Although no one likes to see consumption grow, it could end up helping the United States in the drug war. U.S. officials, whose approach to the drug problem is often criticized in Latin America because of the view here that the problem is not one of trafficking but of U.S. demand, have been quick to seize on the fact that illicit drug use is "no longer just a gringo problem." Barry McCaffrey, director of the Office of National Drug Control Policy, made that clear on his visit to Latin America last week, saying local drug use is strengthening the political will to combat trafficking.
Consumption of illicit drugs in Latin America still does not approach levels in the United States, which remains the world's biggest consumer by far. In addition, some of the deadliest drugs, such as heroin, are virtually absent from most Latin American cities. But the percentage of drug users here is growing fast.
Governments are scrambling to launch new prevention and law enforcement programs as drug use takes a toll on public health and public coffers. One report from Brazil estimates the cost of medical care for drug addiction soared from $902 million 1993 to $2.9 billion in 1997. At the same time, the percentage of AIDS cases from intravenous drug use moved from 2.5 percent in 1985 to 25 percent in 1998.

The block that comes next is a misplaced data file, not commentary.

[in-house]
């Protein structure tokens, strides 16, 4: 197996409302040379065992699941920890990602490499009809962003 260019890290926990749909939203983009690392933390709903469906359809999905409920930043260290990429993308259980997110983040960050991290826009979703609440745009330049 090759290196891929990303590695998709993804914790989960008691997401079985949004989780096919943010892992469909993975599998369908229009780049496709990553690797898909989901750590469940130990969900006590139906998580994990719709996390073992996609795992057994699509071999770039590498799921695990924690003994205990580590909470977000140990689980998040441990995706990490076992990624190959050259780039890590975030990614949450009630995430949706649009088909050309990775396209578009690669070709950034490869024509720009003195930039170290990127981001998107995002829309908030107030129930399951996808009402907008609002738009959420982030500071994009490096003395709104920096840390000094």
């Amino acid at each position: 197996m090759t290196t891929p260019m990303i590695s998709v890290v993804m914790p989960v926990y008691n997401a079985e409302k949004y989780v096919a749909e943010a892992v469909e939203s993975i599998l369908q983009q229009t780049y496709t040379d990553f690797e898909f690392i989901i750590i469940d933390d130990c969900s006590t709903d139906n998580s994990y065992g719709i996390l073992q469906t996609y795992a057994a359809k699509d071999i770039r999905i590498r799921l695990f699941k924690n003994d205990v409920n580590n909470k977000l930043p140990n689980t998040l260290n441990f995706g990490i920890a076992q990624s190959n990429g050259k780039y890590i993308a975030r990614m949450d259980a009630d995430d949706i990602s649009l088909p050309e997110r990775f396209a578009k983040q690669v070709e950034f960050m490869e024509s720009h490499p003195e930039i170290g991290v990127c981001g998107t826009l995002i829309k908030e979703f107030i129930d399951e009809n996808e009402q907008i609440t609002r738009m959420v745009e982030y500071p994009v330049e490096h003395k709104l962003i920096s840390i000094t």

In Buenos Aires, a city of 12 million, the first official government poll on drug use showed consumption at 4.1 percent of the population, similar to levels in Washington, Chicago and New York, according to McCaffrey's office. Nationwide, the number was 3 percent. Although that is half the U.S. rate, local authorities compared it with estimates of only 1 percent here early in the decade.
In Mexico City, the number of people who said they have tried drugs at least once increased to 7.3 percent, up from 4 percent in 1993.
In Chile, an official 1998 national survey showed 5.3 percent of the population between the ages of 12 and 62 had used marijuana, cocaine base or refined cocaine during the past year, up from 4.3 percent in 1996, with rates higher than the national average in the capital, Santiago.